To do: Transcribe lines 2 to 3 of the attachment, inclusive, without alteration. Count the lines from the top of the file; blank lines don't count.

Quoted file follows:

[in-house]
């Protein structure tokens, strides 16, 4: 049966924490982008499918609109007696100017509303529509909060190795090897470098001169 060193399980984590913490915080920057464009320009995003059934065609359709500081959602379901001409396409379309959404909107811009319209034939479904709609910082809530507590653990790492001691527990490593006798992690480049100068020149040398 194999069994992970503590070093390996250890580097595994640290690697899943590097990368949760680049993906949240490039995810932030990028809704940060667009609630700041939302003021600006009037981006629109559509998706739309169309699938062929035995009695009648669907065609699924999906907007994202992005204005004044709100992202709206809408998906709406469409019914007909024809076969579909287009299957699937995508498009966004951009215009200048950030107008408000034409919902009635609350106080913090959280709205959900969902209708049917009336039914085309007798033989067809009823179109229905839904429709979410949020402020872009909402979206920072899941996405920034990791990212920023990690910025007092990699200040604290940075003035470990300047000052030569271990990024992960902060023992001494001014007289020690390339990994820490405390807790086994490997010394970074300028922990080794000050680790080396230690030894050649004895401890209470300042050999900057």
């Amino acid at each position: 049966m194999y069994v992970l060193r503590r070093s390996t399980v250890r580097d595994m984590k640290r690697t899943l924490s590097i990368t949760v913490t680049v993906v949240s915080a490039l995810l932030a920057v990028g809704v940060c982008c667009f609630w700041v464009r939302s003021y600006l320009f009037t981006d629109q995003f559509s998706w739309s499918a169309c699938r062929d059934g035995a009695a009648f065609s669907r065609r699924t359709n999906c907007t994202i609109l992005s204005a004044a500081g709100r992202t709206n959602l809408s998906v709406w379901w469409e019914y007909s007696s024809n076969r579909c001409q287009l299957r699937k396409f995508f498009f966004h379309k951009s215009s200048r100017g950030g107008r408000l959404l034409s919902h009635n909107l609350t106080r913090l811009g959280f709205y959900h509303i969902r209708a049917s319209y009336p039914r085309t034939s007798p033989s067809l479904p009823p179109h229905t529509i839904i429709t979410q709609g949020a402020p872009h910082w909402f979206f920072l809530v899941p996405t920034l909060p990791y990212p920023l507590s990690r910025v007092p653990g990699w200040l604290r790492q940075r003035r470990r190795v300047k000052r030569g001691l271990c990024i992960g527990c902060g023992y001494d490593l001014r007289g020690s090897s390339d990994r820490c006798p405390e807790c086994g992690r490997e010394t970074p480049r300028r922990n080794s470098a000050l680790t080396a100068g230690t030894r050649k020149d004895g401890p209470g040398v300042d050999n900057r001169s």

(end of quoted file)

């Protein structure tokens, strides 16, 4: 049966924490982008499918609109007696100017509303529509909060190795090897470098001169 060193399980984590913490915080920057464009320009995003059934065609359709500081959602379901001409396409379309959404909107811009319209034939479904709609910082809530507590653990790492001691527990490593006798992690480049100068020149040398 194999069994992970503590070093390996250890580097595994640290690697899943590097990368949760680049993906949240490039995810932030990028809704940060667009609630700041939302003021600006009037981006629109559509998706739309169309699938062929035995009695009648669907065609699924999906907007994202992005204005004044709100992202709206809408998906709406469409019914007909024809076969579909287009299957699937995508498009966004951009215009200048950030107008408000034409919902009635609350106080913090959280709205959900969902209708049917009336039914085309007798033989067809009823179109229905839904429709979410949020402020872009909402979206920072899941996405920034990791990212920023990690910025007092990699200040604290940075003035470990300047000052030569271990990024992960902060023992001494001014007289020690390339990994820490405390807790086994490997010394970074300028922990080794000050680790080396230690030894050649004895401890209470300042050999900057």
């Amino acid at each position: 049966m194999y069994v992970l060193r503590r070093s390996t399980v250890r580097d595994m984590k640290r690697t899943l924490s590097i990368t949760v913490t680049v993906v949240s915080a490039l995810l932030a920057v990028g809704v940060c982008c667009f609630w700041v464009r939302s003021y600006l320009f009037t981006d629109q995003f559509s998706w739309s499918a169309c699938r062929d059934g035995a009695a009648f065609s669907r065609r699924t359709n999906c907007t994202i609109l992005s204005a004044a500081g709100r992202t709206n959602l809408s998906v709406w379901w469409e019914y007909s007696s024809n076969r579909c001409q287009l299957r699937k396409f995508f498009f966004h379309k951009s215009s200048r100017g950030g107008r408000l959404l034409s919902h009635n909107l609350t106080r913090l811009g959280f709205y959900h509303i969902r209708a049917s319209y009336p039914r085309t034939s007798p033989s067809l479904p009823p179109h229905t529509i839904i429709t979410q709609g949020a402020p872009h910082w909402f979206f920072l809530v899941p996405t920034l909060p990791y990212p920023l507590s990690r910025v007092p653990g990699w200040l604290r790492q940075r003035r470990r190795v300047k000052r030569g001691l271990c990024i992960g527990c902060g023992y001494d490593l001014r007289g020690s090897s390339d990994r820490c006798p405390e807790c086994g992690r490997e010394t970074p480049r300028r922990n080794s470098a000050l680790t080396a100068g230690t030894r050649k020149d004895g401890p209470g040398v300042d050999n900057r001169s």